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The worst country in Europe for private jet pollution is revealed

By Maeve Campbell
Which country in Europe is the worst culprit for private jet pollution?   -   Copyright  Canva

Britain has been found to be the worst culprit for private air travel pollution in Europe, according to new research.

The report by Transport & Environment (T&E) shows that CO2 emissions in Europe increased by nearly a third between 2005 and 2019. Flights that entered or left the UK accounted for nearly a fifth of these emissions, making it the most polluting country.

The findings are particularly pertinent as ongoing debates continue in the EU over a green deal and the potential of bringing in a frequent flyer tax.

During the 14-year time period scrutinised, private jet emissions rose even faster than those of commercial aviation. The research discovered private jets are 10 times more ‘carbon intensive’ than airliners on average and 50 times more polluting than trains.

Transport & Environment also looked at the use of private planes last year, when the majority of us were under nationally imposed lockdowns. While flights were being cancelled and we all stayed at home, private jet traffic actually returned to pre-pandemic levels by August 2020, as high-flyers (pun intended) took travel into their own hands.

Six of the most polluting routes for private aviation either arrive or depart from London airports, according to the study.

But alongside the UK, France also ranked highly for private jet usage, with the countries together representing almost 40 per cent of emissions in Europe.

Perhaps one of the most shocking insights from the report is that 78 per cent of UK flights are described as “short hops within Europe”. Despite the plane shaming movement taking off in recent years, spearheaded by activist Greta Thunberg herself, it seems tourists are still taking to the skies for their summer holidays.

Inside an exclusive private jet Canva

Could private jet owners help solve the problem?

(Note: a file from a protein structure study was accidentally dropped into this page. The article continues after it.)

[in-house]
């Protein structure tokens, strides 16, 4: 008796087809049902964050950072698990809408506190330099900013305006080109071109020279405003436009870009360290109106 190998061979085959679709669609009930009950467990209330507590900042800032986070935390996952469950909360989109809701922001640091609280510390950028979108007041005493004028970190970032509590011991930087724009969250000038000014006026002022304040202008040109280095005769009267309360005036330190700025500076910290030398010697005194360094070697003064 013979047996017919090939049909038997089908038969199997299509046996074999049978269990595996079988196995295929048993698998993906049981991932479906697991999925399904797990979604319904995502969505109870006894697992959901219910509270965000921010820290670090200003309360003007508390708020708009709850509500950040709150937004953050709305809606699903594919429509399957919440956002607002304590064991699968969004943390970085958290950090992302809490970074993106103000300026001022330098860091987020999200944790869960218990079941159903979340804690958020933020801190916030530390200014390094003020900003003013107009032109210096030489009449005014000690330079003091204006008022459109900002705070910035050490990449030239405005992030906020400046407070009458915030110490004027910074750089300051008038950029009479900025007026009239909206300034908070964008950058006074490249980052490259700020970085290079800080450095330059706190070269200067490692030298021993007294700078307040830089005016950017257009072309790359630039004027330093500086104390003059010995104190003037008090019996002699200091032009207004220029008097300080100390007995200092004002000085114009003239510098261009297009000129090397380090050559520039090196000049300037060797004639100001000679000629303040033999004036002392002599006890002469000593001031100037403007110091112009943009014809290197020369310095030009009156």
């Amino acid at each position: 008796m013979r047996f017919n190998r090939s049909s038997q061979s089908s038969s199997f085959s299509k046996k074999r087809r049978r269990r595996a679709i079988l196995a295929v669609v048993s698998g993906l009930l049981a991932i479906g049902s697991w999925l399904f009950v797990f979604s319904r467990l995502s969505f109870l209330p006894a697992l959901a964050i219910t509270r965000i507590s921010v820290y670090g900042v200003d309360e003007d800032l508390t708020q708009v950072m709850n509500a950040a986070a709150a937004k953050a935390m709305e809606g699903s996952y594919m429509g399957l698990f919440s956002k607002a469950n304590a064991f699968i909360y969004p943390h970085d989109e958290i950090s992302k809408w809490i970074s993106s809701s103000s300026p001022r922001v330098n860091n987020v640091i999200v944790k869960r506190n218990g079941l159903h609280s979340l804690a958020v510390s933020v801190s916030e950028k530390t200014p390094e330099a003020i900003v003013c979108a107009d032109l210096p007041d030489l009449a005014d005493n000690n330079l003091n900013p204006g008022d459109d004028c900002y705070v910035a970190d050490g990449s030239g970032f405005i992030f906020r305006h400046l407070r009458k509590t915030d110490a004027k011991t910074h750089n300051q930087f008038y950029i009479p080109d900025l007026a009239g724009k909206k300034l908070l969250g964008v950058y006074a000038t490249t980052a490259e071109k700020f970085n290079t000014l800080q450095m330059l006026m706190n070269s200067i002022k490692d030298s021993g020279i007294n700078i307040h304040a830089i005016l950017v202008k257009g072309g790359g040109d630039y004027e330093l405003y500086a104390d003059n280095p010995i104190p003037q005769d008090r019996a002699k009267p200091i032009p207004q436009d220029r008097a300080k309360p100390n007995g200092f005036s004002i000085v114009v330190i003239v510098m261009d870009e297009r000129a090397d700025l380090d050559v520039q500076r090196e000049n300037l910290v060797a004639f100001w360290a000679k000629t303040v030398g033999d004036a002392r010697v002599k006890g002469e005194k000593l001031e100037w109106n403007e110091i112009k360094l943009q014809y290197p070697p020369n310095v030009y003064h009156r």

As private jet owners have an average wealth of €1.3 billion, the report suggests that they could be part of the solution. With wealth on their side, they could pay for the development of greener technology to help accelerate innovation and “clean flying” for everyone.

“Flying on a private jet is probably the worst thing you can do for the environment. And yet, super-rich super polluters are flying around like there's no climate crisis,” says Andrew Murphy, Aviation Director at T&E.

“The upside is that the private jet market is ideally suited to help bring about aviation's Tesla moment, making hydrogen and electric planes a reality.”

As private jet owners have an average wealth of €1.3 billion, the report suggests that they could be part of the solution.

Another way jet owners could do their bit is by paying a proportional amount of tax to match the carbon impact of their flights. Currently private jets are untaxed in most European nations because of exemptions from the EU’s carbon pricing scheme (EU ETS) and untaxed kerosene.

T&E calculates that a jet fuel tax applied to flight distances could raise €325 million per year if applied to all flights departing from the EU and UK. Revenues raised in this way could be used to accelerate the decarbonisation of the aviation sector.

“European policymakers need to urgently start taxing fossil-fuel powered private jets and ban their use by 2030. The revenues raised from the super-rich could be invested in greener technology that could clean up flying for everyone,” concludes Murphy.

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